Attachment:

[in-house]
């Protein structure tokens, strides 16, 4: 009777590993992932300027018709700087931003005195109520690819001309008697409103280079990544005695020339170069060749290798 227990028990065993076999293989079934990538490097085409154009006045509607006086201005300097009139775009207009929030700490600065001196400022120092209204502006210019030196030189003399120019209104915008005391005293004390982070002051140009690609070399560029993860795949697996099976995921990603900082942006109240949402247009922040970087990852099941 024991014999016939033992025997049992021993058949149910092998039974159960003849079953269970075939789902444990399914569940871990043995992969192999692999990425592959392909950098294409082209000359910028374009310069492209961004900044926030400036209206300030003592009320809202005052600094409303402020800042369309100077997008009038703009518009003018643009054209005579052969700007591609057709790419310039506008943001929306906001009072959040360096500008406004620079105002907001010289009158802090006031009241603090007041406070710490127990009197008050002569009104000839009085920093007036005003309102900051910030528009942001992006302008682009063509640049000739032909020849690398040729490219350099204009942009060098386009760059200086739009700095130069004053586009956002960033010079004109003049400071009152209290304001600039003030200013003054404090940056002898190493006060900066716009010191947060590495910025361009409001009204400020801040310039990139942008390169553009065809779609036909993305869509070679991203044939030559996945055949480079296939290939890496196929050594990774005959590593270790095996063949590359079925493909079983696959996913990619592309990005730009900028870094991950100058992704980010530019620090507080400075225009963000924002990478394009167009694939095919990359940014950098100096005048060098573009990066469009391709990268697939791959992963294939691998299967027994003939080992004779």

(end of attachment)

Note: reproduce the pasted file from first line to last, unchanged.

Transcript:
[in-house]
């Protein structure tokens, strides 16, 4: 009777590993992932300027018709700087931003005195109520690819001309008697409103280079990544005695020339170069060749290798 227990028990065993076999293989079934990538490097085409154009006045509607006086201005300097009139775009207009929030700490600065001196400022120092209204502006210019030196030189003399120019209104915008005391005293004390982070002051140009690609070399560029993860795949697996099976995921990603900082942006109240949402247009922040970087990852099941 024991014999016939033992025997049992021993058949149910092998039974159960003849079953269970075939789902444990399914569940871990043995992969192999692999990425592959392909950098294409082209000359910028374009310069492209961004900044926030400036209206300030003592009320809202005052600094409303402020800042369309100077997008009038703009518009003018643009054209005579052969700007591609057709790419310039506008943001929306906001009072959040360096500008406004620079105002907001010289009158802090006031009241603090007041406070710490127990009197008050002569009104000839009085920093007036005003309102900051910030528009942001992006302008682009063509640049000739032909020849690398040729490219350099204009942009060098386009760059200086739009700095130069004053586009956002960033010079004109003049400071009152209290304001600039003030200013003054404090940056002898190493006060900066716009010191947060590495910025361009409001009204400020801040310039990139942008390169553009065809779609036909993305869509070679991203044939030559996945055949480079296939290939890496196929050594990774005959590593270790095996063949590359079925493909079983696959996913990619592309990005730009900028870094991950100058992704980010530019620090507080400075225009963000924002990478394009167009694939095919990359940014950098100096005048060098573009990066469009391709990268697939791959992963294939691998299967027994003939080992004779």